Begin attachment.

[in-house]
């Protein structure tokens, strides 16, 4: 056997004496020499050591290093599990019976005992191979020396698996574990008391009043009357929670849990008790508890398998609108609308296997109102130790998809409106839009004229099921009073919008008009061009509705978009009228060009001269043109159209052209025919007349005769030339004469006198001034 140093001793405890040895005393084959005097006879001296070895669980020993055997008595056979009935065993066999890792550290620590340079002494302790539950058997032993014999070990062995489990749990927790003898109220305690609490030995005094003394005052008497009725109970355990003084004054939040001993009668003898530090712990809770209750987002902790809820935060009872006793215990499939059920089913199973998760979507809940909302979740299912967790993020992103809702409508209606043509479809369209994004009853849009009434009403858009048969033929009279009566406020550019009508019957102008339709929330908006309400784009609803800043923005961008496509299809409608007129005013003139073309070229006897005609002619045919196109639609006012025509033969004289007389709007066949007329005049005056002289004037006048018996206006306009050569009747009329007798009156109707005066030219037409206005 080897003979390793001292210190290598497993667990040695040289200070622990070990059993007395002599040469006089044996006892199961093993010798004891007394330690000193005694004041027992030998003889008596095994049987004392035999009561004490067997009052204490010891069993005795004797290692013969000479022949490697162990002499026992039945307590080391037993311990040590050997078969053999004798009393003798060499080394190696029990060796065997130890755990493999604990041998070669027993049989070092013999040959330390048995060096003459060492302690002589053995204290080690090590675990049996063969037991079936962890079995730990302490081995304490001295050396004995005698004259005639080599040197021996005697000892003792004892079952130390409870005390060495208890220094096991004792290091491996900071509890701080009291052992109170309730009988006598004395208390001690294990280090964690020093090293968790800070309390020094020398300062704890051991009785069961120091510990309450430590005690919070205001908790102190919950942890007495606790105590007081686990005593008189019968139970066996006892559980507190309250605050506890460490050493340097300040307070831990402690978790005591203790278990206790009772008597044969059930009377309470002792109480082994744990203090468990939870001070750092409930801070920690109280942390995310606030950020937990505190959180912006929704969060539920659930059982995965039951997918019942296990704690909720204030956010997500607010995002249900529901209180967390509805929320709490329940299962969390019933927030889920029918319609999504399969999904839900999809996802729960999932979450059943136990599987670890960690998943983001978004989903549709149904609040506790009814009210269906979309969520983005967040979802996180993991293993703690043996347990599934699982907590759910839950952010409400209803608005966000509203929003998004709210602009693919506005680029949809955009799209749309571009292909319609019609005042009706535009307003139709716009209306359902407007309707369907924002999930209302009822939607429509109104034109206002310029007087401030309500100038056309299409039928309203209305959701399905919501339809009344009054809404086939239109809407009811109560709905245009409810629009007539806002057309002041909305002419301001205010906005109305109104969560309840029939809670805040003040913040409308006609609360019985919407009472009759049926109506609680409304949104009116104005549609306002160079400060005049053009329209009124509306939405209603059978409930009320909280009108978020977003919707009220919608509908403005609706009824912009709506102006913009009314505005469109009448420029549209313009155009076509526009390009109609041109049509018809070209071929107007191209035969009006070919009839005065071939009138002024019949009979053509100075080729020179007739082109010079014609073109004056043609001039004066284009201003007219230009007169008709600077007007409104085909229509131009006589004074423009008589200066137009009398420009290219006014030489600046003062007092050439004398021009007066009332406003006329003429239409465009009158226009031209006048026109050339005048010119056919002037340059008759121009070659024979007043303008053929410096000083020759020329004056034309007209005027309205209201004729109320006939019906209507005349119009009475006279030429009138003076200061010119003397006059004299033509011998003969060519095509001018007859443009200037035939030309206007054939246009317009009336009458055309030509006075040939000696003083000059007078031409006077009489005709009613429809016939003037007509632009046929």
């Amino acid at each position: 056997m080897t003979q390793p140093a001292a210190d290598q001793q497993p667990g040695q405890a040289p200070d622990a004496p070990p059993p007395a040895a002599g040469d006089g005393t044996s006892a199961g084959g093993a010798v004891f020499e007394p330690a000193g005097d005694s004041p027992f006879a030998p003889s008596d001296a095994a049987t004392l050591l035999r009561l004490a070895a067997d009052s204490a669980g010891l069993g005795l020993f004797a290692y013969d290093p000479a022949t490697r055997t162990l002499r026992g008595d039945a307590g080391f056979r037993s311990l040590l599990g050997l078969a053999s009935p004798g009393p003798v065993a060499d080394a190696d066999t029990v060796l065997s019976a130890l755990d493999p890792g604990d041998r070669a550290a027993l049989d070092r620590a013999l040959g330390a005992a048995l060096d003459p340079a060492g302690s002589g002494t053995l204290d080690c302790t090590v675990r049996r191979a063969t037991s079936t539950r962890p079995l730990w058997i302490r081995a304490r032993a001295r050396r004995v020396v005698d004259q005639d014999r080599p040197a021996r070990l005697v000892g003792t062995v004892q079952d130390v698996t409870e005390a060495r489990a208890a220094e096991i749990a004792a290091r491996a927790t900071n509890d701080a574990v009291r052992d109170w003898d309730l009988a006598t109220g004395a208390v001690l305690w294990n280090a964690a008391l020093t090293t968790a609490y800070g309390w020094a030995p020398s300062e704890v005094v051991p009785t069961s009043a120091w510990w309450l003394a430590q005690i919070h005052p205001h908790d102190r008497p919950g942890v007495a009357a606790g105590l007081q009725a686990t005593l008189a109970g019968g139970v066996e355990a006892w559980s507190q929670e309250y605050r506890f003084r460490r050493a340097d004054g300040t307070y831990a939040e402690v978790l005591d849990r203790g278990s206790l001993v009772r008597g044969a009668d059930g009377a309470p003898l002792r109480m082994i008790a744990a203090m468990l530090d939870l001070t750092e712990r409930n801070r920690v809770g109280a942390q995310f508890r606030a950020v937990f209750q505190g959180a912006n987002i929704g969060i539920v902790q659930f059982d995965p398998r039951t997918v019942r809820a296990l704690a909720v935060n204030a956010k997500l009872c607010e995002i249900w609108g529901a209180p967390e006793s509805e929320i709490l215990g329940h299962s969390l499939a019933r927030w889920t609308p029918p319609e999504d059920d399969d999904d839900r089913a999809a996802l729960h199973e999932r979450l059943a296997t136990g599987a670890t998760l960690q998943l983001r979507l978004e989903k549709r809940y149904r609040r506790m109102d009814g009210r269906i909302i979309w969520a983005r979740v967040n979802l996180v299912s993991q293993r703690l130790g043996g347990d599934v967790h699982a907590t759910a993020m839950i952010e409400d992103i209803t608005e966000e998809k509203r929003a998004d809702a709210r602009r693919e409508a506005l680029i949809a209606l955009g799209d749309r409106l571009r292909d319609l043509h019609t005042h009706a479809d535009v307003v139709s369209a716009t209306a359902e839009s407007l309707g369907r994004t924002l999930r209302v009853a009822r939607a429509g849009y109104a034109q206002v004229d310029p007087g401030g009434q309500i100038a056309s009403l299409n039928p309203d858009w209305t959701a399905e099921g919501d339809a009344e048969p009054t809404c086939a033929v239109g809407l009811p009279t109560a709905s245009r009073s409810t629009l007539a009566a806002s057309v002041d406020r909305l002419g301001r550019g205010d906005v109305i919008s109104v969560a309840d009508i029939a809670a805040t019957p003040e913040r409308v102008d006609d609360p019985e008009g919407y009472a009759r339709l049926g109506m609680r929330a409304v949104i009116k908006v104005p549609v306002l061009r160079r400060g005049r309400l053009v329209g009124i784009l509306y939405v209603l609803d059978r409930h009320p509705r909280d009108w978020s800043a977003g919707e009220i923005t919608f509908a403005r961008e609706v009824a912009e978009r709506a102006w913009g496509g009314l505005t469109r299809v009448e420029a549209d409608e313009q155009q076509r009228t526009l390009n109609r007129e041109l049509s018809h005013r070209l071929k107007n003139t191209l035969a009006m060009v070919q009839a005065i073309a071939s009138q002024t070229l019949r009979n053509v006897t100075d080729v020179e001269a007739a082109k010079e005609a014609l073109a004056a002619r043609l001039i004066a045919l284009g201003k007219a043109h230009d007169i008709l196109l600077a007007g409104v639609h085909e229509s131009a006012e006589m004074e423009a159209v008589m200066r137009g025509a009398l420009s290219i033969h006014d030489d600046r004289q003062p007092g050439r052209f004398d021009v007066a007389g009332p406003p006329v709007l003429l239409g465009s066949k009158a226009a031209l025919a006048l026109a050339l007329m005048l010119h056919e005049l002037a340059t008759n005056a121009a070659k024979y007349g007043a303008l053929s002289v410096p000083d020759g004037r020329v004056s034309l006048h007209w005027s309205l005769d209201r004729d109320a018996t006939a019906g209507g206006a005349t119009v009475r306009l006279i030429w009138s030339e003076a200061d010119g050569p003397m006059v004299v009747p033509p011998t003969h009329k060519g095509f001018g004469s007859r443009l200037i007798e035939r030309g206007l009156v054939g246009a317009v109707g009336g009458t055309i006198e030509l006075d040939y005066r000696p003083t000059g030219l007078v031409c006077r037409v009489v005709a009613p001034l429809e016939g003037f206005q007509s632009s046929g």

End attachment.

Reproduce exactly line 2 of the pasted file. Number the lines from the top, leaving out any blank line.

């Protein structure tokens, strides 16, 4: 056997004496020499050591290093599990019976005992191979020396698996574990008391009043009357929670849990008790508890398998609108609308296997109102130790998809409106839009004229099921009073919008008009061009509705978009009228060009001269043109159209052209025919007349005769030339004469006198001034 140093001793405890040895005393084959005097006879001296070895669980020993055997008595056979009935065993066999890792550290620590340079002494302790539950058997032993014999070990062995489990749990927790003898109220305690609490030995005094003394005052008497009725109970355990003084004054939040001993009668003898530090712990809770209750987002902790809820935060009872006793215990499939059920089913199973998760979507809940909302979740299912967790993020992103809702409508209606043509479809369209994004009853849009009434009403858009048969033929009279009566406020550019009508019957102008339709929330908006309400784009609803800043923005961008496509299809409608007129005013003139073309070229006897005609002619045919196109639609006012025509033969004289007389709007066949007329005049005056002289004037006048018996206006306009050569009747009329007798009156109707005066030219037409206005 080897003979390793001292210190290598497993667990040695040289200070622990070990059993007395002599040469006089044996006892199961093993010798004891007394330690000193005694004041027992030998003889008596095994049987004392035999009561004490067997009052204490010891069993005795004797290692013969000479022949490697162990002499026992039945307590080391037993311990040590050997078969053999004798009393003798060499080394190696029990060796065997130890755990493999604990041998070669027993049989070092013999040959330390048995060096003459060492302690002589053995204290080690090590675990049996063969037991079936962890079995730990302490081995304490001295050396004995005698004259005639080599040197021996005697000892003792004892079952130390409870005390060495208890220094096991004792290091491996900071509890701080009291052992109170309730009988006598004395208390001690294990280090964690020093090293968790800070309390020094020398300062704890051991009785069961120091510990309450430590005690919070205001908790102190919950942890007495606790105590007081686990005593008189019968139970066996006892559980507190309250605050506890460490050493340097300040307070831990402690978790005591203790278990206790009772008597044969059930009377309470002792109480082994744990203090468990939870001070750092409930801070920690109280942390995310606030950020937990505190959180912006929704969060539920659930059982995965039951997918019942296990704690909720204030956010997500607010995002249900529901209180967390509805929320709490329940299962969390019933927030889920029918319609999504399969999904839900999809996802729960999932979450059943136990599987670890960690998943983001978004989903549709149904609040506790009814009210269906979309969520983005967040979802996180993991293993703690043996347990599934699982907590759910839950952010409400209803608005966000509203929003998004709210602009693919506005680029949809955009799209749309571009292909319609019609005042009706535009307003139709716009209306359902407007309707369907924002999930209302009822939607429509109104034109206002310029007087401030309500100038056309299409039928309203209305959701399905919501339809009344009054809404086939239109809407009811109560709905245009409810629009007539806002057309002041909305002419301001205010906005109305109104969560309840029939809670805040003040913040409308006609609360019985919407009472009759049926109506609680409304949104009116104005549609306002160079400060005049053009329209009124509306939405209603059978409930009320909280009108978020977003919707009220919608509908403005609706009824912009709506102006913009009314505005469109009448420029549209313009155009076509526009390009109609041109049509018809070209071929107007191209035969009006070919009839005065071939009138002024019949009979053509100075080729020179007739082109010079014609073109004056043609001039004066284009201003007219230009007169008709600077007007409104085909229509131009006589004074423009008589200066137009009398420009290219006014030489600046003062007092050439004398021009007066009332406003006329003429239409465009009158226009031209006048026109050339005048010119056919002037340059008759121009070659024979007043303008053929410096000083020759020329004056034309007209005027309205209201004729109320006939019906209507005349119009009475006279030429009138003076200061010119003397006059004299033509011998003969060519095509001018007859443009200037035939030309206007054939246009317009009336009458055309030509006075040939000696003083000059007078031409006077009489005709009613429809016939003037007509632009046929």